Self-controlled [disciplined]
Titus 1:8

A 26-Mile Run

When our daughter Robyn was a student at Baylor University, she decided to compete in her first marathon. She launched into a strict training program, running an average of six miles a day and 20 miles every Saturday. During this period, I well remember spending a day mountain climbing with her in Montana. I thought I was in fairly good shape physically, until I tried to keep up with her pace. By midafternoon I was in deep trouble; fortunately, I made it down without having to be carried off the mountain on a stretcher. She was prepared. I wasn’t.

Robyn continued this regimen for several months. Frankly, I was rather amazed at her commitment and self-discipline. It paid off, because she completed her first race averaging an eight-and-a-half minute mile. What impressed me even more was her physical condition after she had run nonstop for 26 miles. Within five minutes, she was breathing normally and experiencing very little muscular discomfort. Because of her strict training program, she was in excellent physical condition. She not only disciplined herself by running, but also in a number of other ways, including her diet.

Temperate, Self-Controlled, Disciplined

As Paul concluded his maturity profile in his letter to Titus, he used the word egkrate, which is translated “temperate” in the King James Version, “self-controlled” in the New American Standard Bible and “disciplined” in the New International Version. Personally, I prefer the word “disciplined” for two reasons. First, this basic concept is used in ancient Greek literature to describe a person who is strong and robust. Second, Paul used this word in several athletic illustrations to describe the importance of being disciplined when living the Christian life.

The Greek and Roman Games

Paul was particularly intrigued with the athletic analogy. This is understandable. He grew up in Tarsus, a great center for athletic contests. Though a Jew, Paul grew up understanding Greek and Roman culture, particularly the commitment to develop physical strength and mental concentration in order to engage in vigorous competition in the various Olympic and Isthmian games.

The Isthmian games, second only to the Olympic games, were held every three years at Corinth. This is apparently why Paul used an athletic metaphor to make a spiritual point in his first letter to the Corinthian Christians. He used a form of egkrate in his letter to draw a parallel between living a disciplined Christian life and being a disciplined runner:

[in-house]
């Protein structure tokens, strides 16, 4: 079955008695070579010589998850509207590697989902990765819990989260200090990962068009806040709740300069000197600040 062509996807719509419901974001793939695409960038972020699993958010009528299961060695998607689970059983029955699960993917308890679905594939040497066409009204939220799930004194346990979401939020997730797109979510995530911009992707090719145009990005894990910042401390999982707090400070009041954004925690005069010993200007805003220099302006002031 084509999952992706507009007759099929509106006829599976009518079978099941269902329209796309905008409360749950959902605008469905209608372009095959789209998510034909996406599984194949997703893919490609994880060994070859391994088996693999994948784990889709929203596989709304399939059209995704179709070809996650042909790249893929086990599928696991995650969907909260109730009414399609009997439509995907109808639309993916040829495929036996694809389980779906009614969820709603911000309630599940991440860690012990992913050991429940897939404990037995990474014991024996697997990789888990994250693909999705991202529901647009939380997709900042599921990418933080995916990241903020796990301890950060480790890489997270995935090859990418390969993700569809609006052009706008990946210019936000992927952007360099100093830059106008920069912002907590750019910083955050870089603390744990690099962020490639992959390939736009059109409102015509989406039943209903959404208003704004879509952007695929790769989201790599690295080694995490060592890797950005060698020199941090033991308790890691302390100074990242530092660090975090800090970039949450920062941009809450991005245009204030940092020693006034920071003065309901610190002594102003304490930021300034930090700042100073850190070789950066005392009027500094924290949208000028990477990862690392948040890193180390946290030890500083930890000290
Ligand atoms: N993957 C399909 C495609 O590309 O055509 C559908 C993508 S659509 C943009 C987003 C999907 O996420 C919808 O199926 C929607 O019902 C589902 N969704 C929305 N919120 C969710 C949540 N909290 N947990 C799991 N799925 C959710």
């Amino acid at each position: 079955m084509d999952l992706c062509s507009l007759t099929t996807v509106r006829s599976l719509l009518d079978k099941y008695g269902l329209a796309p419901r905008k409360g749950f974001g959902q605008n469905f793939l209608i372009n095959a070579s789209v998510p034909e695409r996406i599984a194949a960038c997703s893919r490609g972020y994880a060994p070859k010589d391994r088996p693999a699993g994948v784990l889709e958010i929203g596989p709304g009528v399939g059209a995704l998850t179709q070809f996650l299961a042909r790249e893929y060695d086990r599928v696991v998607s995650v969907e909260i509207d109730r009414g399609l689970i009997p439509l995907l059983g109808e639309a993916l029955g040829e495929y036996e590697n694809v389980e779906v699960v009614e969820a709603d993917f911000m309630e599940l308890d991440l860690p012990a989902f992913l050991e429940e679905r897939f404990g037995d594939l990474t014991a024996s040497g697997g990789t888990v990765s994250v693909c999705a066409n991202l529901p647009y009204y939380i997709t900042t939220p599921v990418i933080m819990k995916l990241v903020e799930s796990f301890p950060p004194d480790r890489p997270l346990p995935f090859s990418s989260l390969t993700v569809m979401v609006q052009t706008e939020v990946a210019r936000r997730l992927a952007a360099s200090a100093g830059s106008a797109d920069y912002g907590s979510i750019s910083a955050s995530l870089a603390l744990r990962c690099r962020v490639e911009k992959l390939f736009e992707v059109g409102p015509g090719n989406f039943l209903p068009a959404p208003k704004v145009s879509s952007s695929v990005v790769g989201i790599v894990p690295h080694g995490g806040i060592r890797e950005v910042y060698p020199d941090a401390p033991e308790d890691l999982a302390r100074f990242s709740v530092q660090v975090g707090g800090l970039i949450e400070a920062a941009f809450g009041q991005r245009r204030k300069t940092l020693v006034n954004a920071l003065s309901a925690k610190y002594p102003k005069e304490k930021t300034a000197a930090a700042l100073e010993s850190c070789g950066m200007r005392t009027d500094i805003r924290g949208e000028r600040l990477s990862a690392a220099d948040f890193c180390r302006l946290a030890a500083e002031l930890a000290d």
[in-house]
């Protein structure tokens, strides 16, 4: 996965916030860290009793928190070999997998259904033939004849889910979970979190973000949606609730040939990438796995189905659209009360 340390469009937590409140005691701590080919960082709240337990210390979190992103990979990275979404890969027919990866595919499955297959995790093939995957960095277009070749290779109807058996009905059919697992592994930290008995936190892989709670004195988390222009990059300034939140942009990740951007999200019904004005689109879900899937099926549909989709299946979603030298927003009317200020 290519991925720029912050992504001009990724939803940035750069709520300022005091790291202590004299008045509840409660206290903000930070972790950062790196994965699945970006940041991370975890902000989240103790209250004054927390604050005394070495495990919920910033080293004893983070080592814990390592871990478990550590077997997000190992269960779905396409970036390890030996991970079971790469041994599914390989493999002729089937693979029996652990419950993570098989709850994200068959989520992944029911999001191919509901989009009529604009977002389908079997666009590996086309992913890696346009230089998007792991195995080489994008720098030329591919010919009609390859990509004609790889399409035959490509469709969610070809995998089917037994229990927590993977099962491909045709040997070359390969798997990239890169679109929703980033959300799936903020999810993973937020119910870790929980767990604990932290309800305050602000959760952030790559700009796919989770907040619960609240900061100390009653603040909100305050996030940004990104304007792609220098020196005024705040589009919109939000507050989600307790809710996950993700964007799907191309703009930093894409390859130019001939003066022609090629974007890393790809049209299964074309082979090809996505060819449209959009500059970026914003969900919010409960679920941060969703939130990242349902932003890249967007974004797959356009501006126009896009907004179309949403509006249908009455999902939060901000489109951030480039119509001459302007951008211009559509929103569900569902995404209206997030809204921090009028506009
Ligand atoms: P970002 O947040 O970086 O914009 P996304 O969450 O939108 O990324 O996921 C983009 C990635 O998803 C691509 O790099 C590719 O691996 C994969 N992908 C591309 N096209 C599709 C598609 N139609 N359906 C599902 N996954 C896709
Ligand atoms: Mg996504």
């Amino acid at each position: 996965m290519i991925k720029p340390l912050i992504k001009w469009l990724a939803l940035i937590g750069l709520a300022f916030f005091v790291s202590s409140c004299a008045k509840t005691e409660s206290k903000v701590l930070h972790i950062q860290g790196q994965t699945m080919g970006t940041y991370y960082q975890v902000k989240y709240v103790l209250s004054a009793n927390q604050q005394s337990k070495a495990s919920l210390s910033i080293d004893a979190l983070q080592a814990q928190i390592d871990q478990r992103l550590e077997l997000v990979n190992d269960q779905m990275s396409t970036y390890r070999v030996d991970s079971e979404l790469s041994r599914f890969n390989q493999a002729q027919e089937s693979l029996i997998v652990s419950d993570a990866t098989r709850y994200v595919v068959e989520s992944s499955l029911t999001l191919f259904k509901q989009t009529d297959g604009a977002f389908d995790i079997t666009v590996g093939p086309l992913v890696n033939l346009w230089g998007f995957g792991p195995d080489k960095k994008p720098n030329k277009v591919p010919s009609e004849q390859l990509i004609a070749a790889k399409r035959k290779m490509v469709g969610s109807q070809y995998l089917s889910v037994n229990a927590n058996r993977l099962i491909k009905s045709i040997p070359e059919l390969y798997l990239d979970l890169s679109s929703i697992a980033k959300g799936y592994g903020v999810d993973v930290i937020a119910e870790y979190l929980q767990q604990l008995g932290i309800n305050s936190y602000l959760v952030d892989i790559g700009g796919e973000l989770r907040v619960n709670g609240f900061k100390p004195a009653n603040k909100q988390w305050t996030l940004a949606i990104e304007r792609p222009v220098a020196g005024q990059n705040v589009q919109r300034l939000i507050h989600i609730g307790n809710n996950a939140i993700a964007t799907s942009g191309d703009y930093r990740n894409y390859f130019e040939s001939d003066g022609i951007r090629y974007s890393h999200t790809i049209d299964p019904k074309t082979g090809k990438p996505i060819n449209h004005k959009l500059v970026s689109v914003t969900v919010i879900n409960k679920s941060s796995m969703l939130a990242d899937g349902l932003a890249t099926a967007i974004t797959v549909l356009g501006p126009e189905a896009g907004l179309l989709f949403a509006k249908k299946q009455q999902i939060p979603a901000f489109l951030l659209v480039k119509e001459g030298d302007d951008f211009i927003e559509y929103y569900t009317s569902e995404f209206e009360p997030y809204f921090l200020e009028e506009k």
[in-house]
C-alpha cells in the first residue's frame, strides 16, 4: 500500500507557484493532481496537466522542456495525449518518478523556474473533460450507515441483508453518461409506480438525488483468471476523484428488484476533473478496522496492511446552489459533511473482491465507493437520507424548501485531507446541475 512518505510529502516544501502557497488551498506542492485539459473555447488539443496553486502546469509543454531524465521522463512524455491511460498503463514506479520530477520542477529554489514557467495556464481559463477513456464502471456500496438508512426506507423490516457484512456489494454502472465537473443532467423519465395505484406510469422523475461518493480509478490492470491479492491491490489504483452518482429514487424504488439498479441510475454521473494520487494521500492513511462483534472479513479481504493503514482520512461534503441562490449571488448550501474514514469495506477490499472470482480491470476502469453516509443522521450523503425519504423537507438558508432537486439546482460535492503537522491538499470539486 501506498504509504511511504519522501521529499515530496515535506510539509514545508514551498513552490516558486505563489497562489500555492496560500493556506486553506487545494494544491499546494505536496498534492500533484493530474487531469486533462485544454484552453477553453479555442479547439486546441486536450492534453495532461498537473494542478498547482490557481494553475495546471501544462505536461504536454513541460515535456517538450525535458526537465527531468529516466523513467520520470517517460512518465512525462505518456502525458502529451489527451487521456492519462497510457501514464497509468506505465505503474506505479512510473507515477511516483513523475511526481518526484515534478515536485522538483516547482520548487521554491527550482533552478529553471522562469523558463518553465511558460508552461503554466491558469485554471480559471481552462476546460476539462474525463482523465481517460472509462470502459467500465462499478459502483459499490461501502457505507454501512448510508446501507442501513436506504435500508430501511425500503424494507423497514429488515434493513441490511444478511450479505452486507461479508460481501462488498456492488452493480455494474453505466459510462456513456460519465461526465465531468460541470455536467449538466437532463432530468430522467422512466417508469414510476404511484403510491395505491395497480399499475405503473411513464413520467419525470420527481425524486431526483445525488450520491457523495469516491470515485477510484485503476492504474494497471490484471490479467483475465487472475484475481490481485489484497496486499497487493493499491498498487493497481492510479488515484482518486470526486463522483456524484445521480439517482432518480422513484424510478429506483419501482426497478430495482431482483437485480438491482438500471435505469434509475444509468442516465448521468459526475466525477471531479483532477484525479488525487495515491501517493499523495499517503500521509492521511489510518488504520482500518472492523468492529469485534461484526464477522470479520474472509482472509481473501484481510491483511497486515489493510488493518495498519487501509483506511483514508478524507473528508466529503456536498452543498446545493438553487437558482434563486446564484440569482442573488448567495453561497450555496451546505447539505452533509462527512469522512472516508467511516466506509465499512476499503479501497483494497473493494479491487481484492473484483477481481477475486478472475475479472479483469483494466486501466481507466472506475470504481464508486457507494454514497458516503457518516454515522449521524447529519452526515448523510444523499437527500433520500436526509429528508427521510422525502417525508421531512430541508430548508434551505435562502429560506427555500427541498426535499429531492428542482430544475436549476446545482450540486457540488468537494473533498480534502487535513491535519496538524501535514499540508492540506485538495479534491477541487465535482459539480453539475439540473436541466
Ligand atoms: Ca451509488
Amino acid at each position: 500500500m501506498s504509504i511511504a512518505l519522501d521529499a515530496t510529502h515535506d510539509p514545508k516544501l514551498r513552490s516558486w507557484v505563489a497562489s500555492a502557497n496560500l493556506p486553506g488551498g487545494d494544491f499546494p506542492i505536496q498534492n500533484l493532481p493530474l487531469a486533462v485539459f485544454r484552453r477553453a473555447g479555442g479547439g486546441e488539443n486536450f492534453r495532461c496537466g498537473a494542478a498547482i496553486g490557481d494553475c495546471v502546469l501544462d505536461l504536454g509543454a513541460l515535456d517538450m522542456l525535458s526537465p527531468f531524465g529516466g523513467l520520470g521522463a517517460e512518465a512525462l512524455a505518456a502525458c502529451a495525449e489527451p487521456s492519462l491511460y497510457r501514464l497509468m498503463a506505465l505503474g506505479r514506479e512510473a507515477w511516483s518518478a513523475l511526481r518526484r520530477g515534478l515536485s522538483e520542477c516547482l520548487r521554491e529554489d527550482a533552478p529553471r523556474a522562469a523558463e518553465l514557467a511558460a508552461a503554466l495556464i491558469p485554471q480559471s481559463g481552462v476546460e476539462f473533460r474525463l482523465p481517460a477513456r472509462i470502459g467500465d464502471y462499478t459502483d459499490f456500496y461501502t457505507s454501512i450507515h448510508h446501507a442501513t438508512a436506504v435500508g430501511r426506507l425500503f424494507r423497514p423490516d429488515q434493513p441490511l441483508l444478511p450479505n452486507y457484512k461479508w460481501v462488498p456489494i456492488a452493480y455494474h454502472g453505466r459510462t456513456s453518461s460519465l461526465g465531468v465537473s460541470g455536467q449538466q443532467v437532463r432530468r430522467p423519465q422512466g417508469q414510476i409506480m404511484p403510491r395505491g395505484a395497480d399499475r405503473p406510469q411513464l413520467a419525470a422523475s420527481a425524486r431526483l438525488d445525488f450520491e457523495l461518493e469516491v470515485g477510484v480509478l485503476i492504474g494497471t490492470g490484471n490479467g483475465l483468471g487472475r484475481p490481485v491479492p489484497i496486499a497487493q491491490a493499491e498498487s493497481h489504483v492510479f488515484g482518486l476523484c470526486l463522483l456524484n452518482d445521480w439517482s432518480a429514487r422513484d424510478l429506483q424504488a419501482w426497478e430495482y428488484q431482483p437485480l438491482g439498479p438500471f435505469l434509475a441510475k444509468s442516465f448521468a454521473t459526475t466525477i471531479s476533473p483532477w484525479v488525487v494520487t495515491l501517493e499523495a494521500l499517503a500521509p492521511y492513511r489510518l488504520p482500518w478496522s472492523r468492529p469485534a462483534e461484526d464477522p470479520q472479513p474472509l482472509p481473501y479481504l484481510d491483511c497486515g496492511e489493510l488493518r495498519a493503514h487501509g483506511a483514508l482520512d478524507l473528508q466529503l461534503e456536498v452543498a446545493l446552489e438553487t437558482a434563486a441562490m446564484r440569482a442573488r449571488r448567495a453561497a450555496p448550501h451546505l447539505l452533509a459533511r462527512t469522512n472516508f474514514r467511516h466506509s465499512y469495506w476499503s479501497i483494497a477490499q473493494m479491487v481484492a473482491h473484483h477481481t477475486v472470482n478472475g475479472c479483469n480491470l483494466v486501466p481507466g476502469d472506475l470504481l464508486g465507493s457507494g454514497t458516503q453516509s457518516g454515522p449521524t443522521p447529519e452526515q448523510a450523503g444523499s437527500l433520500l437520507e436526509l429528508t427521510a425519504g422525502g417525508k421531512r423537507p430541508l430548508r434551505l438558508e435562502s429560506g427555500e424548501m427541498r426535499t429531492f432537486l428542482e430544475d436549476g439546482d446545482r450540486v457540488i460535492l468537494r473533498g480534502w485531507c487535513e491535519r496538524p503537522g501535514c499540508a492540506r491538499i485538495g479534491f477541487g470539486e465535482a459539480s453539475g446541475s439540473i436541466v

Do you not know that those who run in a race all run, but only one receives the prize? Run in such a way that you may win. Everyone who competes in the games exercises self-control [self-discipline] in all things (9:24-25).

In essence, Robyn’s story is a modern-day elaboration on the metaphor Paul used in 1 Corinthians to illustrate what it takes to live a victorious Christian life. We cannot reach the goal of becoming mature without being disciplined “in all things.” This is why Paul exhorted Timothy, “Discipline yourself for the purpose of godliness” (1 Tim. 4:7). Here Paul used the word gumnazo, which means to exercise vigorously, either the body or the mind. In athletics, both are involved.

Physical exercise, when it is done properly, is definitely beneficial. It adds to our endurance, and it helps us to be more mentally alert and emotionally stable and resilient. There is evidence that it may add months, and perhaps years, to our lives. But, as Paul implies, physical exercise benefits us only in this life. On the other hand, maintaining a healthy spiritual life “holds promise for the present life and also for the life to come” (1 Tim. 4:8).

Spirit and Soul and Body

We are integrated beings. This is why Paul prayed for the Thessalonian Christians that they might be sanctified completely, that their “spirit and soul and body be preserved complete, without blame at the coming of our Lord Jesus Christ” (1 Thess. 5:23).